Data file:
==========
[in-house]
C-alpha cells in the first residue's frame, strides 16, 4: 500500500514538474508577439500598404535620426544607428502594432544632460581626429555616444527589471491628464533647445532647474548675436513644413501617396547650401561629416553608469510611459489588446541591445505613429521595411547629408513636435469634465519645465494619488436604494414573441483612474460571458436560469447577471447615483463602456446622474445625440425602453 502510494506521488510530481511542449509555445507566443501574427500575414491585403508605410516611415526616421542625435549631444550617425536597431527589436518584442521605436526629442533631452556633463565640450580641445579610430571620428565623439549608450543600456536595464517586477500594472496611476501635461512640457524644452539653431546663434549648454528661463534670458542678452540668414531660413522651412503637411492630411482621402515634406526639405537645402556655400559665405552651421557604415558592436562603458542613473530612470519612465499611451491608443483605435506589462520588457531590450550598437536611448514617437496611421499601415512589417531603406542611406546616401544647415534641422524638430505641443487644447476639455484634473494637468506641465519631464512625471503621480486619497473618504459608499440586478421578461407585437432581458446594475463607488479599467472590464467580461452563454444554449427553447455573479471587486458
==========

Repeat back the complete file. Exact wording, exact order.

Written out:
[in-house]
C-alpha cells in the first residue's frame, strides 16, 4: 500500500514538474508577439500598404535620426544607428502594432544632460581626429555616444527589471491628464533647445532647474548675436513644413501617396547650401561629416553608469510611459489588446541591445505613429521595411547629408513636435469634465519645465494619488436604494414573441483612474460571458436560469447577471447615483463602456446622474445625440425602453 502510494506521488510530481511542449509555445507566443501574427500575414491585403508605410516611415526616421542625435549631444550617425536597431527589436518584442521605436526629442533631452556633463565640450580641445579610430571620428565623439549608450543600456536595464517586477500594472496611476501635461512640457524644452539653431546663434549648454528661463534670458542678452540668414531660413522651412503637411492630411482621402515634406526639405537645402556655400559665405552651421557604415558592436562603458542613473530612470519612465499611451491608443483605435506589462520588457531590450550598437536611448514617437496611421499601415512589417531603406542611406546616401544647415534641422524638430505641443487644447476639455484634473494637468506641465519631464512625471503621480486619497473618504459608499440586478421578461407585437432581458446594475463607488479599467472590464467580461452563454444554449427553447455573479471587486458